by Leanne E. Standryk
On April 20, 2009, the Ontario Government introduced Bill 168, the Occupational Health and Safety Amendment Act (Violence and Harassment in the Workplace), 2009. If passed, this legislation will significantly amend the Occupational Health and Safety Act (the OHSA) to impose new obligations on employers in an effort to protect workers from workplace violence and harassment.
The highlights of Bill 168 are as follows:
1. Definition of Workplace Violence and Harassment “workplace harassment” means engaging in a course of vexatious comment or conduct against a worker in a workplace that is known or ought reasonably to be known to be unwelcome. “workplace violence” means (a) the exercise of physical force by a person against a worker in a workplace that causes or could cause, physical injury to a worker; and/or (b) an attempt to exercise physical force against a worker in a workplace that could cause physical injury to the worker. What is interesting is that the definition of workplace violence encompasses only physical harm or injury.
2. Development and Implementation of Policies Bill 168 requires employers to prepare written policies dealing with workplace violence and harassment. These policies must be reviewed, at minimum, on an annual basis. Workers must be trained on the policies and employers with more than five employees must post the policies in a conspicuous location in the workplace. Employers must develop and maintain programs to implement their workplace violence and harassment policies. These programs must include measures and procedures to:
- Control the risks identified in the workplace violence assessment;
- Call for immediate assistance when workplace violence occurs or is likely to occur, or when a threat of workplace violence is made;
- Report incidents or threats of workplace violence to the employer or supervisor; and
- Establish and process investigations and a system to manage incidents, complaints or threat of workplace violence.
3. Violence assessments Bill 168 requires employers assess the risk of workplace violence in their workplaces with regard to the nature of the workplace, the type of work and the conditions of work. Employers must provide the results of the assessment and a copy of the assessment to the workplace health and safety committee or representative. Employers must reassess as often as is necessary to ensure the workplace violence policy and program protects workers.
4. Addressing domestic violence at work Bill 168 specifically addresses the issue of domestic violence in the workplace by requiring employers to take every precaution reasonable in the circumstances to protect workers from domestic violence. This obligation only arises when the employer becomes aware, or ought reasonably to be aware, that domestic violence may occur in the workplace and would likely expose workers to physical injury.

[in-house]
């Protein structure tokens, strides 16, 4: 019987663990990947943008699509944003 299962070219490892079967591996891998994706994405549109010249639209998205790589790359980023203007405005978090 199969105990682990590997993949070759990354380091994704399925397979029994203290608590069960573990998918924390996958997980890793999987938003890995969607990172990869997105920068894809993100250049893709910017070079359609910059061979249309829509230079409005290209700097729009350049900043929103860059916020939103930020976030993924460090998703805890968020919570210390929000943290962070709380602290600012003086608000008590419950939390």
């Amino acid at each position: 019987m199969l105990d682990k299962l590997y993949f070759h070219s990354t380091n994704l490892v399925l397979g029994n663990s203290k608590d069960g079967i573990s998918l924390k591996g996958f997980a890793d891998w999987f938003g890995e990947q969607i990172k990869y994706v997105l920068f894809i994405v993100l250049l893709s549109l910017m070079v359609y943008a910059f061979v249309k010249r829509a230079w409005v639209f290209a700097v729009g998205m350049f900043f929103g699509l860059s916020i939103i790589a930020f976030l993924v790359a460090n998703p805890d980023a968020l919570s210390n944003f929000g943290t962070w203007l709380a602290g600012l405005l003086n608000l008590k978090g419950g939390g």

5. Disclosure of Information about violent individuals Bill 168 attempts to create an obligation on employers and supervisors to provide information, including personal information, to workers about a person with a history of violent behavior if:
- The worker could be expected to encounter that person in the course of his/her work; and
- There is a risk of workplace violence likely to expose the worker to physical injury.
This aspect of the Bill may prove to be rather contentious and further provides no guidance on who would be a person with a “history of violent behavior”.
6. Right to refuse work Workers may refuse to work where they have reason to believe that workplace violence will likely put them into danger. The normal work refusal process would be triggered. Practical Advice to Employers: If passed, Bill 168 will require employers to act diligently. Employers should:
- Develop a workplace violence and harassment policy;
- Educate management and initiate employee training;
- Commence a process of risk assessment to determine the possibility of workplace violence and harassment;
- Create an annual re-assessment schedule;
- Prepare a comprehensive, clear complaint and investigation policy;
- Develop and implement security measures to protect workers from members of the public or customers; and
- Develop a record keeping system.
In the meantime, employers should review their current policies and consider what steps they will be required to take if/when Bill 168 is passed. This review and analysis will well position employers to implement the necessary programs and policies when Bill 168 become law. The foregoing is provided to you for information purposes only. We caution you to obtain legal advice specific to your situation in all circumstances.
Leanne Standryk is a senior partner at Lancaster Brooks & Welch LLP and may be reached at 905-641-1551